Ursuline News

Math Students Get Inspired
Math Students Get Inspired

Ursuline's Math Department is thinking outside the box.

Students recently experienced a special Week of Inspirational Math. The objective — to make math visual, creative, and hands-on — was an extension of what teachers started in Ursuline summer school classes.

"Our students worked in multilevel groups on low floor/high ceiling tasks," said Claudia Mathison, who teaches Algebra II. "These tasks challenged all levels of mathematical thinking and enriched the learning experience by having multiple perspectives shared."

The inspiration started when seven math teachers attended the Teaching Mindset Mathematics Workshop at Stanford University. The workshop, led by math education expert Dr. Jo Boaler, emphasized that visualization is key to making mathematical connections, and you can't learn math without making mistakes.

Math teachers Katie Hayes and Hailey Lainer adapted Dr. Boaler's "Week of Inspirational Math" curriculum to best suit Ursuline students.

Highlights included:

  • Fewest Squares Activity: Students attempt to fill an 11x13 rectangle with the fewest number of squares possible. They must fill the entire rectangle (no overlapping) and can use different dimensions (as long as it is square). How can you minimize the number of squares required?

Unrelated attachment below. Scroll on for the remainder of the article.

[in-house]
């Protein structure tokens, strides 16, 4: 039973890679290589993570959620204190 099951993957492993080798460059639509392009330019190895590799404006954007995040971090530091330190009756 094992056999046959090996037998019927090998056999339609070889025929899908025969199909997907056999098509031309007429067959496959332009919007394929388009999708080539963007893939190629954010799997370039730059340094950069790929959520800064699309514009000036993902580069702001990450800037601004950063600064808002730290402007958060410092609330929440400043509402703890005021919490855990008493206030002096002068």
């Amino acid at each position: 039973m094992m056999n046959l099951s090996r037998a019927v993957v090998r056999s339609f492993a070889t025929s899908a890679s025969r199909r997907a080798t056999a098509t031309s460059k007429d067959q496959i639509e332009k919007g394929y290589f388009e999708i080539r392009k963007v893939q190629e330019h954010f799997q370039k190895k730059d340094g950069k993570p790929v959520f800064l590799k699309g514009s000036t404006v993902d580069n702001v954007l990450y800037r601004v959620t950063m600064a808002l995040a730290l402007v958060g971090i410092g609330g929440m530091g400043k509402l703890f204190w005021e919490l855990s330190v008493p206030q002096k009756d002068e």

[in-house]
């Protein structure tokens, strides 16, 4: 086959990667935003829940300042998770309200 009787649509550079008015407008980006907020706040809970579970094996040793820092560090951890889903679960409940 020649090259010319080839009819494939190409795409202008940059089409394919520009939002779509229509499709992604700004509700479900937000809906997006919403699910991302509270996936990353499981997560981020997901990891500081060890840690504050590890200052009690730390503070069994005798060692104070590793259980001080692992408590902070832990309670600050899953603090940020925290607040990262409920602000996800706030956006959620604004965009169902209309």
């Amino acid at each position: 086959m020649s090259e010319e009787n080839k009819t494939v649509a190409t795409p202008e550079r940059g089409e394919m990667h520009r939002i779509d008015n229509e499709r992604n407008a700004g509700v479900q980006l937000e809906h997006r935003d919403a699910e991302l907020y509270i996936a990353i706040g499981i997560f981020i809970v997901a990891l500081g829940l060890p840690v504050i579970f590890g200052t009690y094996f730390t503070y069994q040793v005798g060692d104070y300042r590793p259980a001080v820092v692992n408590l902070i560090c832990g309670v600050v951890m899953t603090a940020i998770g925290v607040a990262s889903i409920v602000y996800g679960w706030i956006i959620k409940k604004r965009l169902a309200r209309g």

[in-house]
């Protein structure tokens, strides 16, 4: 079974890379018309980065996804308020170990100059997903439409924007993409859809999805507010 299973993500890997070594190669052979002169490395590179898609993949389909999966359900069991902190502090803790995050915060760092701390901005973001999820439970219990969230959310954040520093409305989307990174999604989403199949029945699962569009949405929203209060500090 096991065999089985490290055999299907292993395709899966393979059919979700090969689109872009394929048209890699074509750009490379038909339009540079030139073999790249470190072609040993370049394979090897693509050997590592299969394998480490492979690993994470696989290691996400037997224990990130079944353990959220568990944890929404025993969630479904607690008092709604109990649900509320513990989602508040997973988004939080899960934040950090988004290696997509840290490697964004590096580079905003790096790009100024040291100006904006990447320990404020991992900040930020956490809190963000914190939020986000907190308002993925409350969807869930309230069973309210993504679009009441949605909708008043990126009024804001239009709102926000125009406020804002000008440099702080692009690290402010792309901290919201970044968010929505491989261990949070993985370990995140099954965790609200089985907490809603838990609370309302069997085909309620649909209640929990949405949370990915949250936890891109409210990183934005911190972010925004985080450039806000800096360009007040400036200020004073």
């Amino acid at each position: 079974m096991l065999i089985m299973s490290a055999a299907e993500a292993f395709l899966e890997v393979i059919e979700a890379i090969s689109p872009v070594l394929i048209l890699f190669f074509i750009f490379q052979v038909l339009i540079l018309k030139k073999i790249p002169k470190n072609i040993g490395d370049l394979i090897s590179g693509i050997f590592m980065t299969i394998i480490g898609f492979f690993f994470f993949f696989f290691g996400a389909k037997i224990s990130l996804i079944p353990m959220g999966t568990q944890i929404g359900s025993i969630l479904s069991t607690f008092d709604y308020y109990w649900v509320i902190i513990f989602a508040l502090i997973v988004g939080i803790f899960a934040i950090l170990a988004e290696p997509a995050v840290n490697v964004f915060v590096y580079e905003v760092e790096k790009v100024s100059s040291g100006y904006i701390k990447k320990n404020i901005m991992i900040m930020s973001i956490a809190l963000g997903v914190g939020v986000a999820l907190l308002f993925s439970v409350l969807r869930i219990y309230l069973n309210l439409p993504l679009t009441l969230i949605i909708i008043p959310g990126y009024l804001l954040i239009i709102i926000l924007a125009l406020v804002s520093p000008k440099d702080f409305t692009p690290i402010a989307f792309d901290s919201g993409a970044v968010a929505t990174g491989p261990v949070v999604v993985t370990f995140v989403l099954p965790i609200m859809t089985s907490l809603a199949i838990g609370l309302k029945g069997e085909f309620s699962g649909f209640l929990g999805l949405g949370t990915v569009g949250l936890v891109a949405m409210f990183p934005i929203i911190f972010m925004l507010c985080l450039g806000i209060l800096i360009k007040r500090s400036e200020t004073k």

• Painted Cube Activity: Students visualized dipping a 4x4x4 cube made up of sugar cubes into a can of paint. When they pull the cube out of the paint, how many sugar cubes have one-side painted? Two-sides painted? Three-sides painted? No sides painted? Can a general formula be developed for an n x n x n cube?

Math Department Chair Tammy Yung said plans are ongoing to continue to make math more relatable to students throughout the year.

"The Math Department is re-envisioning what is valued in mathematics," she said. "We are seeking greater understanding and deeper thinking from our students rather than memorization of formulas and rote arithmetic. We want to give our students many opportunities to obtain mastery and to feel confident in their ability to problem solve."